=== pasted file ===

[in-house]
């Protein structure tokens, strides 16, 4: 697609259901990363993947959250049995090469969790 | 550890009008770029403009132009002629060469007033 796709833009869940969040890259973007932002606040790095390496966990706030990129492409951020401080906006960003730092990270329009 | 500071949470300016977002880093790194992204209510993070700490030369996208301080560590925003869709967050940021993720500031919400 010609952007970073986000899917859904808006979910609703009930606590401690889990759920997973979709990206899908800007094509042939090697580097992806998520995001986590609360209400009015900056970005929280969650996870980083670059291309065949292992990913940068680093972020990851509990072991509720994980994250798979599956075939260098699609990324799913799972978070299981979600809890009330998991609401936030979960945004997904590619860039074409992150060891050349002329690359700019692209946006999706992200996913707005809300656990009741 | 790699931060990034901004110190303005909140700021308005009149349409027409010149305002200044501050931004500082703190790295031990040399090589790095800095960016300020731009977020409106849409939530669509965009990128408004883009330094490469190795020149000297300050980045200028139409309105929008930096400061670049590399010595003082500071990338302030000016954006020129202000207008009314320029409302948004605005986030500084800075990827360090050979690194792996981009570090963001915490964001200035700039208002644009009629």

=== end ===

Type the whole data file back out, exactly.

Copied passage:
[in-house]
């Protein structure tokens, strides 16, 4: 697609259901990363993947959250049995090469969790 | 550890009008770029403009132009002629060469007033 796709833009869940969040890259973007932002606040790095390496966990706030990129492409951020401080906006960003730092990270329009 | 500071949470300016977002880093790194992204209510993070700490030369996208301080560590925003869709967050940021993720500031919400 010609952007970073986000899917859904808006979910609703009930606590401690889990759920997973979709990206899908800007094509042939090697580097992806998520995001986590609360209400009015900056970005929280969650996870980083670059291309065949292992990913940068680093972020990851509990072991509720994980994250798979599956075939260098699609990324799913799972978070299981979600809890009330998991609401936030979960945004997904590619860039074409992150060891050349002329690359700019692209946006999706992200996913707005809300656990009741 | 790699931060990034901004110190303005909140700021308005009149349409027409010149305002200044501050931004500082703190790295031990040399090589790095800095960016300020731009977020409106849409939530669509965009990128408004883009330094490469190795020149000297300050980045200028139409309105929008930096400061670049590399010595003082500071990338302030000016954006020129202000207008009314320029409302948004605005986030500084800075990827360090050979690194792996981009570090963001915490964001200035700039208002644009009629």